This dish feels fancy but is a cinch to put together. A sweet sauce of frozen cherries with a splash of heart-healthy red wine brings a touch of luxury to a simply cooked lean pork tenderloin. Cherries, packed with vitamin C and polyphenols, have been shown to have effects on heart health, including reduced oxidative stress, inflammation, and blood pressure levels. Temperature check Pork can dry out quickly if overcooked, so to ensure flavour, as well as safety, it’s important to use a meat thermometer to test doneness. Pork can be consumed safely at an internal temperature of 145 F (63 C). The US Department of Agriculture recommends a rest time of at least 3 minutes after the meat has been removed from the oven. When measuring temperature with a meat thermometer, make sure that you’ve removed the meat from the heat source before placing the thermometer in the thickest part of the meat.
Vitamin C-rich piquillo peppers do double duty in this dish. Their triangular shape makes them perfect for stuffing with a tasty tuna filling, and they also make for a scrumptious sauce when paired with hazelnuts and garlic. A small amount of honey helps to balance out the smoky flavour. When paired with a salad, this dish easily serves two as a main meal, but it will stretch to a few more as part of a tapas-style meal. Pepper proficiency Piquillo means “little beak” and refers to the small triangular shape of the pepper, which is perfect for stuffing. These peppers, originating in northern Spain, are sold in cans or jars and have little heat but a deep sweet and smoky flavour compared to regular jarred peppers. Sodium levels can vary between brands, so look carefully at the label when choosing if sodium is a concern. If you can’t find piquillo peppers, look for sweet red peppers, which often have the same shape. Jars labelled “roasted peppers” will often contain a pepper larger than piquillos. If you decide to use these instead, simply slice the pepper to make a flat surface and roll the stuffing mixture inside.
In the world of food pairings, cheese with chocolate probably isn’t the first one that comes to mind. These fancy-looking lollipops have maximum wow factor for very little effort. One of the cornerstones of this recipe is the best-available ingredients to ensure the tastiest results. Try these lollipops as a fun hors d’oeuvre with a glass of full-bodied red wine or as a dessert. Spice is nice If you’re a fan of spice, try jazzing up Parmesan Chocolate Lollipops by omitting the black pepper and substituting a pinch of your favourite smoked paprika or spicy chili pepper powder for a sweet, spicy, and salty bite.
Coriander- and cumin-seasoned winter root vegetables get a burst of juicy fresh flavour with a sprinkling of pomegranate seeds, packed with vitamins C and K. A bright burst of chopped cilantro finishes off this earthy dish. Double the recipe to serve a few more. How to seed a pomegranate Get to know the natural geometry of the pomegranate and you’ll never go wrong. Start by using a knife to mark out a circle on the skin at the top, or crown, of the pomegranate. Cut the skin, but don’t pierce into the fruit itself. Gently peel back and remove this circle of skin to reveal sections of the pomegranate, delineated by the inedible white pith. Use a knife to make a cut into each section to get you started. Now, with your hands, gently break pomegranate apart along those sections to access the pomegranate seeds, also known as arils. To reduce any mess from the red juice, you can break the sections apart in a bowl of water. Any excess pith will float to the top and can be easily removed with a slotted spoon, while seeds will sink to the bottom.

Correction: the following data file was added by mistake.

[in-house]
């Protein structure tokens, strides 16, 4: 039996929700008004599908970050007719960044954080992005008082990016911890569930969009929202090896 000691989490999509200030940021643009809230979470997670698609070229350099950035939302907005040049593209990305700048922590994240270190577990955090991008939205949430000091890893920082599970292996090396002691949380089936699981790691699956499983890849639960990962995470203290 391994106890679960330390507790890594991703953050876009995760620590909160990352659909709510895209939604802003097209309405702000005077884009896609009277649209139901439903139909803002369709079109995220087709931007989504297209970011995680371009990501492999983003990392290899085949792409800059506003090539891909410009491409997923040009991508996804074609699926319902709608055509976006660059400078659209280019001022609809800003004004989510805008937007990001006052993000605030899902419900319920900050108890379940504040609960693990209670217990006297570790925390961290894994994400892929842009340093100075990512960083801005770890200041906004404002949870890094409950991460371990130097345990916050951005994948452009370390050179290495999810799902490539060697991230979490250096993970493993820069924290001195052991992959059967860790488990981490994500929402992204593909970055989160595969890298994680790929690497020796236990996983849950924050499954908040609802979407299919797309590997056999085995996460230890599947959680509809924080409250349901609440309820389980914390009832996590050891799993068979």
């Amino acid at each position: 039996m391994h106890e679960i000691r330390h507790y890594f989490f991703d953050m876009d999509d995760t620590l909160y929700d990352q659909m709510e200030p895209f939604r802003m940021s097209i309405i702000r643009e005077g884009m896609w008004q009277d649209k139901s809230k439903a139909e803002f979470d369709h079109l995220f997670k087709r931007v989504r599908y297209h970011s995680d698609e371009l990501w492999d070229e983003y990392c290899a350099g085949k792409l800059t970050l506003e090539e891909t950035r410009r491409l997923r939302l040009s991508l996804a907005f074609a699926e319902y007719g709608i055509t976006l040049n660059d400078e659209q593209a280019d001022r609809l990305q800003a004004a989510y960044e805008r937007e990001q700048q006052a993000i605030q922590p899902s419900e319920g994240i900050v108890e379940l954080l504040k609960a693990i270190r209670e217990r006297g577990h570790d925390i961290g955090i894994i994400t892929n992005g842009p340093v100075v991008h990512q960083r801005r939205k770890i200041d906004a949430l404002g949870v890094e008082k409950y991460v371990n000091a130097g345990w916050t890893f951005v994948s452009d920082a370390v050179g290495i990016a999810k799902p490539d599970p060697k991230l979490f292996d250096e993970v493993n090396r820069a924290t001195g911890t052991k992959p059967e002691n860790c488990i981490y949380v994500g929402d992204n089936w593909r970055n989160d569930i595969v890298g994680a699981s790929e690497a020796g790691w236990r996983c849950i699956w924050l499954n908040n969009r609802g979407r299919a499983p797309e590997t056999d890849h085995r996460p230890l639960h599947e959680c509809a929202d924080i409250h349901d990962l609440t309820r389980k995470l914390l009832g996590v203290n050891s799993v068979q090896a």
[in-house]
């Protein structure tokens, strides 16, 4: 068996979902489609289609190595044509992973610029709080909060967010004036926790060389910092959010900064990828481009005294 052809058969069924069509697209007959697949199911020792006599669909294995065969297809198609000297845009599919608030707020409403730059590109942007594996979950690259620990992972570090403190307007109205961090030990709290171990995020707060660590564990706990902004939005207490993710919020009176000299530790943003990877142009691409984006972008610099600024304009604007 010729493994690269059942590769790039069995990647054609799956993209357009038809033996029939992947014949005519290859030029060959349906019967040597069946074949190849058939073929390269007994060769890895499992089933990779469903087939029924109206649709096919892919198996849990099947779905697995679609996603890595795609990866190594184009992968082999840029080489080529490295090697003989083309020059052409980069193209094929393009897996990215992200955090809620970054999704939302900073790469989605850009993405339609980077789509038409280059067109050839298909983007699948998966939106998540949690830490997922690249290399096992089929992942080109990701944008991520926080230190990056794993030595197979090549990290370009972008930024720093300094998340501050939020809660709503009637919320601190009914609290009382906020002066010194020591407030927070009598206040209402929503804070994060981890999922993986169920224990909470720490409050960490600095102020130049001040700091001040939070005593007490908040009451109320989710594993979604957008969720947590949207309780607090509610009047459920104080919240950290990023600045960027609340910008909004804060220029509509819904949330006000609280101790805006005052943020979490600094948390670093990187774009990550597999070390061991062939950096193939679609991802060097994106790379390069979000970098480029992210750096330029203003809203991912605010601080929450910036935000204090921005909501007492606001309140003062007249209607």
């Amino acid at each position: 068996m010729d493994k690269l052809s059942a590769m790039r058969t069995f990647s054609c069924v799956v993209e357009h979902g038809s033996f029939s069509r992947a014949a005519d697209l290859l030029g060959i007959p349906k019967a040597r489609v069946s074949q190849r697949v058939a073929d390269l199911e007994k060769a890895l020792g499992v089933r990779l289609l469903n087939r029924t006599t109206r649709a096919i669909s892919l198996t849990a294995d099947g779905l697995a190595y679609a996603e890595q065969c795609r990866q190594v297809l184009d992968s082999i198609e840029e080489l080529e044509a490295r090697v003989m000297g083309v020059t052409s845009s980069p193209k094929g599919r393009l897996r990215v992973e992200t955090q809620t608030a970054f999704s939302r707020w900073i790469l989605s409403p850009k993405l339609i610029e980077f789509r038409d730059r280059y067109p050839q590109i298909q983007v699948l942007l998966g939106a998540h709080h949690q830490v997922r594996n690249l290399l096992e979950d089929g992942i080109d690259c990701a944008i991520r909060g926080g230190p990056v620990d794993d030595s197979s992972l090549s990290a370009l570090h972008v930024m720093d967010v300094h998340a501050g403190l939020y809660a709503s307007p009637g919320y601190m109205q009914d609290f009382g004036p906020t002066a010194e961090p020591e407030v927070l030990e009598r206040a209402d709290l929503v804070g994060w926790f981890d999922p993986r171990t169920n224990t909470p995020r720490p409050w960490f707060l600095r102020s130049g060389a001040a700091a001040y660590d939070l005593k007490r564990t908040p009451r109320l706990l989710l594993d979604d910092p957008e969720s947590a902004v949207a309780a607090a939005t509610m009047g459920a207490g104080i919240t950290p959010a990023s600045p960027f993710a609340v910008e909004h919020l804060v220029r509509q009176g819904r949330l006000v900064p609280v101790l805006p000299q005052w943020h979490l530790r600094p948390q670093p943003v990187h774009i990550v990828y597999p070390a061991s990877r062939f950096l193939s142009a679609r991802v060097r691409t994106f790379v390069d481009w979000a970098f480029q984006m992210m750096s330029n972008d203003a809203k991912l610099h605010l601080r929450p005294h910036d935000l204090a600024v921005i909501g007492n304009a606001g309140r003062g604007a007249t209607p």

Warming spices and chocolate transform this tomato soup into a memorable meal. Soup switch-up Try taking this soup recipe as a base idea and making it your own by switching out the can of diced tomatoes for another unique complementary chocolate pairing such as carrots or beets. Just note that you’ll need to add some extra water, and cooking time will take longer.
Cooked tomatoes are an excellent source of the powerful antioxidant lycopene. This simple yet luxurious dish is based on a dish from the south of Spain, similar to a North African shakshuka. The recipe draws on Spanish paprika and roasted red pepper for its smoky flavour. It’s a satisfying meal, equally at home on the dinner table as on the breakfast bar. Make ahead If you want to save yourself time on the day of preparation, you can make the tomato sauce in advance. It can be refrigerated up to a day ahead. Simply heat slowly on the stovetop and bring up to a simmer when you’re ready to cook the eggs.
Licorice-flavoured fennel, tart apple, and a hint of pleasant bitterness from radicchio combines with a touch of sweet dressing for a refreshingly delicious salad. Fennel contains a number of vitamins and minerals known to be involved in digestion, including vitamin C, manganese, and niacin which helps transform the food you eat into energy. Apple adds sweet crunch and all-important fibre. Know your fennel The fennel bulb we buy at the market is a cultivar variety known as Florence fennel. Fennel seeds, which are sometimes eaten after a meal to ease digestion, and which are also used for cooking, come from the common fennel, which grows wild in southern Europe, Australia, and parts of the US.